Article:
Jobs Kill, BIG Time
I’ve saved the most interesting result in Ken Lee’s thesis till today. The subject is how death rates vary with jobs. The big result: death rates depend on job details more than on race, gender, marriage status, rural vs. urban, education, and income combined! Now for the details.
The US Department of Labor has described each of 807 occupations with over 200 detailed features on how jobs are done, skills required, etc.. Lee looked at seven domains of such features, each containing 16 to 57 features, and for each domain Lee did a factor analysis of those features to find the top 2-4 factors. This gave Lee a total of 22 domain factors. Lee also found four overall factors to describe his total set of 225 job and 9 demographic features. (These four factors explain 32%, 15%, 7%, and 4% of total variance.)
Lee then tried to use these 26 job factors, along with his other standard predictors (age, race, gender, married, rural, education, income) to predict deaths in the 302,890 people for whom he had job data. Lee found that his standard predictors didn’t change much, and found these job factor risk ratios (Table 34, column 2):
Ten of the 26 estimates are 5% significant, and five are 1% significant – this isn’t random noise (*** p<0.01, ** p<0.05, * p<0.1). Each factor is scaled to range in value from 0 to 1 across the 806 occupations; its risk ratio is an estimated ratio of death rates when that factor has its max value of one, relative to death rates when that factor has its min value of zero. And these are huge risk ratios!
If you take all of Lee’s standard non-age predictors (race, gender, married, rural, education, income), and multiply together their risk ratios, you’ll find that a poor badly-schooled unmarried urban black male dies 17.7 times as often as a rich well-educated married rural asian woman (of the same age), with a lifespan roughly thirty years shorter on average. (A risk ratio of 1.57 costs roughly five years of life.)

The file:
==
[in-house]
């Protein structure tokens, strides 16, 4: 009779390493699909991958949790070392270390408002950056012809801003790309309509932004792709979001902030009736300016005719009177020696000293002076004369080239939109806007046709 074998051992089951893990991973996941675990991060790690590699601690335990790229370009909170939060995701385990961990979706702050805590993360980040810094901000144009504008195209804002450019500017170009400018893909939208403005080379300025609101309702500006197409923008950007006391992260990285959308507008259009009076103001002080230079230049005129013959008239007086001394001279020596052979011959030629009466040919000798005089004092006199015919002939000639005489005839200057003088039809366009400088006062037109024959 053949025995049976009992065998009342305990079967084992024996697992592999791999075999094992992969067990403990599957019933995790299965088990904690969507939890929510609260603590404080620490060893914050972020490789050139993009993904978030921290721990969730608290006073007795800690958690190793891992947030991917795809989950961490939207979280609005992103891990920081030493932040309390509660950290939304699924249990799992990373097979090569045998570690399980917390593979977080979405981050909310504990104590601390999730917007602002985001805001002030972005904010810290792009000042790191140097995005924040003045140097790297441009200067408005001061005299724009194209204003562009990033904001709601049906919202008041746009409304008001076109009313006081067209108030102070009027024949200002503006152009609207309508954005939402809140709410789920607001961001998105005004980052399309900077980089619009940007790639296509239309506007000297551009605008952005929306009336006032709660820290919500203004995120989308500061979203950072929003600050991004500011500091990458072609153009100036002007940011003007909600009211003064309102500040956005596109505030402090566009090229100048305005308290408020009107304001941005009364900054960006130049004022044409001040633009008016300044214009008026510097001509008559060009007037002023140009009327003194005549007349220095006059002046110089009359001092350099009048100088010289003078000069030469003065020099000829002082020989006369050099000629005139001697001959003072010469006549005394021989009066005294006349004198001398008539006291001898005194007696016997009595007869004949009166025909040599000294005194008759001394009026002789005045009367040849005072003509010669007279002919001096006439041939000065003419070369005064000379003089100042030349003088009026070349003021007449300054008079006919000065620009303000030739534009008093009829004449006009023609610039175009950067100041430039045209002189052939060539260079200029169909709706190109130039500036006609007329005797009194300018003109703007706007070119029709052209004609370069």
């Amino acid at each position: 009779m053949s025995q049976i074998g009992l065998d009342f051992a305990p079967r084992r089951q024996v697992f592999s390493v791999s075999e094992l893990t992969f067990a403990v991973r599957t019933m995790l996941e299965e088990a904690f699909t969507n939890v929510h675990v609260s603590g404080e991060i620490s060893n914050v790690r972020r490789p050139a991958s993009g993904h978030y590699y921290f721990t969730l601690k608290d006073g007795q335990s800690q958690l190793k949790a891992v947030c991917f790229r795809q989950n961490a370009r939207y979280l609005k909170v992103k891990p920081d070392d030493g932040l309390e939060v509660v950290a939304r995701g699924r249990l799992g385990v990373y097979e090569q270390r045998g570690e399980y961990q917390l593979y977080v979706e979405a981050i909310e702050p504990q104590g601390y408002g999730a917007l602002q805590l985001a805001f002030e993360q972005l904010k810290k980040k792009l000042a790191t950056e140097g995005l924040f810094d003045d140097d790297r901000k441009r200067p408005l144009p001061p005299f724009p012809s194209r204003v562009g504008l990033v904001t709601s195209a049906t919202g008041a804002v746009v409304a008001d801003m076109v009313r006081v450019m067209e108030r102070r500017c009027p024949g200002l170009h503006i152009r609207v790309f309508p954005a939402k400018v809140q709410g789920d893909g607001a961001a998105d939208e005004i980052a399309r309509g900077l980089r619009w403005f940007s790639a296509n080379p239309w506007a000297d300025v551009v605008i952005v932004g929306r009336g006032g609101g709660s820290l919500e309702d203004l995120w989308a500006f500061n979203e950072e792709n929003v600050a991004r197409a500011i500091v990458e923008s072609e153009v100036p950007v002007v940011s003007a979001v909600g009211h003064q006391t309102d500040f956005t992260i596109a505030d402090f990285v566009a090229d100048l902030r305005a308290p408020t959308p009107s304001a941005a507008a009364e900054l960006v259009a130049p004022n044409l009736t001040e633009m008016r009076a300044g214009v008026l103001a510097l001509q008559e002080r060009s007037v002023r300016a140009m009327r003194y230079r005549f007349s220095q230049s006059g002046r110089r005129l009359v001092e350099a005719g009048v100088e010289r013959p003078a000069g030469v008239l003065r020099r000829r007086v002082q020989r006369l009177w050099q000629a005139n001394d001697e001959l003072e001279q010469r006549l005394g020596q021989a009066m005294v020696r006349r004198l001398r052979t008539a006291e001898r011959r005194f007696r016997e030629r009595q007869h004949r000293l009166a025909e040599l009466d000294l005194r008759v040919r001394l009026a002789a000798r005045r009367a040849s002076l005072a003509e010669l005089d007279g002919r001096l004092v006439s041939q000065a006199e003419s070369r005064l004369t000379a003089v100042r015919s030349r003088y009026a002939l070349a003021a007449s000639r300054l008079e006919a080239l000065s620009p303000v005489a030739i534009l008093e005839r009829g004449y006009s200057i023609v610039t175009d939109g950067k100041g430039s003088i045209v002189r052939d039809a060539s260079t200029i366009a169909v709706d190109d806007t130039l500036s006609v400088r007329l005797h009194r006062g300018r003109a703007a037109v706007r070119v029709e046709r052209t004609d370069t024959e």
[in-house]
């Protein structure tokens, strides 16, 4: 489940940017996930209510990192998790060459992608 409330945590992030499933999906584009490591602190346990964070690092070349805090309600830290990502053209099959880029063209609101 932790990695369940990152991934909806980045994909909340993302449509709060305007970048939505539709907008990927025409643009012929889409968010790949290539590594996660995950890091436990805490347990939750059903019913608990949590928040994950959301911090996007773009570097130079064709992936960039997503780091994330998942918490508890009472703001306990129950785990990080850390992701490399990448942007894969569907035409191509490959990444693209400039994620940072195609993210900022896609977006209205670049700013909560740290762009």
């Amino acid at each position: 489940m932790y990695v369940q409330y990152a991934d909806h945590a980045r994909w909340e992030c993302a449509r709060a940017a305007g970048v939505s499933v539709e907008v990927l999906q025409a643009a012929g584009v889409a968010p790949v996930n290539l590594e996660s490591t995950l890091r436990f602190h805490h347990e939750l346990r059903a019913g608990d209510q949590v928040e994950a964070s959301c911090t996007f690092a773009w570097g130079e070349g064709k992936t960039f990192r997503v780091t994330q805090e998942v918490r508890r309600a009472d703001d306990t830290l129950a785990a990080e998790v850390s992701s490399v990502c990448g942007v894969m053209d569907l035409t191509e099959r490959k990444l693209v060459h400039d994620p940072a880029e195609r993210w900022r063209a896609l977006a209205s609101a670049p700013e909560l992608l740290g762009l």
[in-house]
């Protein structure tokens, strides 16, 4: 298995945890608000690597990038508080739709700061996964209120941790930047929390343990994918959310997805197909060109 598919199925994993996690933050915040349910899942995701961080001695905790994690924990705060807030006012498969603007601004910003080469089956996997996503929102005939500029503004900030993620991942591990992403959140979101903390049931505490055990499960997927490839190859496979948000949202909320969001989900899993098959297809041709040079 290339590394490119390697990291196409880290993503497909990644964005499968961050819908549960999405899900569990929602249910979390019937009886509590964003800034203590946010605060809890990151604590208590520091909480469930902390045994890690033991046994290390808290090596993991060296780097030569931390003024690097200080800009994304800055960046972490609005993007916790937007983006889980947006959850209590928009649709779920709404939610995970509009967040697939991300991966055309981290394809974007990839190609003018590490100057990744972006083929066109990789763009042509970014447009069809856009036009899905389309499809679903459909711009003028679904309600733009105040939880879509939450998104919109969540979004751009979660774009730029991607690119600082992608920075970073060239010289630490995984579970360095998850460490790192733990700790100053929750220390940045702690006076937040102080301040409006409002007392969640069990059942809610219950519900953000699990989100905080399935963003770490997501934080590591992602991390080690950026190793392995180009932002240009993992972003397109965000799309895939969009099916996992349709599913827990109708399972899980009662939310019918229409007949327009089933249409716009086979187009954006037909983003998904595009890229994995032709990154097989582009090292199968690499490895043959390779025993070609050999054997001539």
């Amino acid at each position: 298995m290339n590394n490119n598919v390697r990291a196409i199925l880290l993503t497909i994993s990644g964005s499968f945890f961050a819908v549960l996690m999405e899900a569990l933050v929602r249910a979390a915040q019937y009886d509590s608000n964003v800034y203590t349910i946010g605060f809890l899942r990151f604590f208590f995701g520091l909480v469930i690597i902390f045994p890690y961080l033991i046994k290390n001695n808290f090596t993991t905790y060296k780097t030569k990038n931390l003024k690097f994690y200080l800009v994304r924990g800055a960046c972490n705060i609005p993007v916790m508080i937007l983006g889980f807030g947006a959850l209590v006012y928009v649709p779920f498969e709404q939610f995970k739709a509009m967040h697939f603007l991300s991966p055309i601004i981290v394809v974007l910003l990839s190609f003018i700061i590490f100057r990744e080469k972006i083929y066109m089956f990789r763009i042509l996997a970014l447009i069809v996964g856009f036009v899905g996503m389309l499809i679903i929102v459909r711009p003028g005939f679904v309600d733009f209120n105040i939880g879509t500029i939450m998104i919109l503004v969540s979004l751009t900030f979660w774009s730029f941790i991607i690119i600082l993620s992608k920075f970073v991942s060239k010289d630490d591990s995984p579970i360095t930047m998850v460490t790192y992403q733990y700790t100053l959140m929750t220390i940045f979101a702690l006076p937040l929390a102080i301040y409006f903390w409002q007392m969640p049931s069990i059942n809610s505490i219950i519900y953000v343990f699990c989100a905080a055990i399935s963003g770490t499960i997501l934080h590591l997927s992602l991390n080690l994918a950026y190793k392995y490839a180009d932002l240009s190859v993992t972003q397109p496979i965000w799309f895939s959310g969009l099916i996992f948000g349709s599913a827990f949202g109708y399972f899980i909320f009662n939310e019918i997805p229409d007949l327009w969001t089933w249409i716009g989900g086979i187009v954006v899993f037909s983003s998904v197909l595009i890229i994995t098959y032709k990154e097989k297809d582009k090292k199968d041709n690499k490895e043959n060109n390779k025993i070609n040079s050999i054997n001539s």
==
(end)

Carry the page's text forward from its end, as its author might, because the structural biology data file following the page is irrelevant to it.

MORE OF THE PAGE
Yet big as this effect is, the top five job factor risk ratios give a total ratio of 19.7, bigger that all the other non-age effects put together! And the top ten job factor ratios give a total risk ratio of over 100! (All twenty six factors together give a total risk ratio of 563.) Jobs are clearly a huge and neglected influence on who lives and who dies.
If you cared about preventing death, rather than just signaling your concern, these results suggest you stop wasting your efforts on tiny effects like medical insurance, auto accidents, crime, recreational drugs, radiation, or food safety, and focus on: jobs. Yes a lot of job-death variation must come from different types of people doing different types of jobs, but a great deal of this variation is also likely causal – some jobs kill folks much more than others.
At the very least we should try to tell people about the huge life and death consequences of their job choices. Then workers could demand higher wages for more deadly jobs, which should induce employers to seek ways to substitute less deadly for more deadly jobs. Alas I suspect most folks will just shrug their shoulders – these sort of effects seem too abstract to elicit much concern. If you look at a person doing a job they don’t look like they are dying. Not like if snakes were killing people on planes …
FYI, here are some sample jobs rated high and low on the four overall job factors (from Table 49):